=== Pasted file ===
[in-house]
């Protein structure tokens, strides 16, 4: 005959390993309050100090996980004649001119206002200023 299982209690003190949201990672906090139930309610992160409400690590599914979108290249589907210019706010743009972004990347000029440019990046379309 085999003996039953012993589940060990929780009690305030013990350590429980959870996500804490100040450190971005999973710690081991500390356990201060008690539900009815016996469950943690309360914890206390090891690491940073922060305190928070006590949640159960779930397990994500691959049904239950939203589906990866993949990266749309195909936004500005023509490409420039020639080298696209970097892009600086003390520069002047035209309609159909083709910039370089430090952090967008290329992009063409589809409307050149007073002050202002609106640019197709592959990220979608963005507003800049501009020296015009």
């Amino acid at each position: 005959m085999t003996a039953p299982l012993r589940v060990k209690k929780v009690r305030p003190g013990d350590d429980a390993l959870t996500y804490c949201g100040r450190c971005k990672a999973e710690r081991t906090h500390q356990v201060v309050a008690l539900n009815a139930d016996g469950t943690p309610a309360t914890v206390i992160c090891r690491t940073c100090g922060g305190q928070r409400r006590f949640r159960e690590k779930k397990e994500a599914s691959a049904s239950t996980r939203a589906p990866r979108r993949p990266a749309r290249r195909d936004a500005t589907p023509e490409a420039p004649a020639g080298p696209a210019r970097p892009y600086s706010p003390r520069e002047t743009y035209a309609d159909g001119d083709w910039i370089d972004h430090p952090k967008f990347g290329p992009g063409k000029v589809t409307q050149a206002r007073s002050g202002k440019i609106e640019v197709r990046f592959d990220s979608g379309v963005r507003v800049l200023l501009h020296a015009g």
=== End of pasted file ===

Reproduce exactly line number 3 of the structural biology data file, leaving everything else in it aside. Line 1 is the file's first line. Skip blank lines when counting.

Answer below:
């Amino acid at each position: 005959m085999t003996a039953p299982l012993r589940v060990k209690k929780v009690r305030p003190g013990d350590d429980a390993l959870t996500y804490c949201g100040r450190c971005k990672a999973e710690r081991t906090h500390q356990v201060v309050a008690l539900n009815a139930d016996g469950t943690p309610a309360t914890v206390i992160c090891r690491t940073c100090g922060g305190q928070r409400r006590f949640r159960e690590k779930k397990e994500a599914s691959a049904s239950t996980r939203a589906p990866r979108r993949p990266a749309r290249r195909d936004a500005t589907p023509e490409a420039p004649a020639g080298p696209a210019r970097p892009y600086s706010p003390r520069e002047t743009y035209a309609d159909g001119d083709w910039i370089d972004h430090p952090k967008f990347g290329p992009g063409k000029v589809t409307q050149a206002r007073s002050g202002k440019i609106e640019v197709r990046f592959d990220s979608g379309v963005r507003v800049l200023l501009h020296a015009g």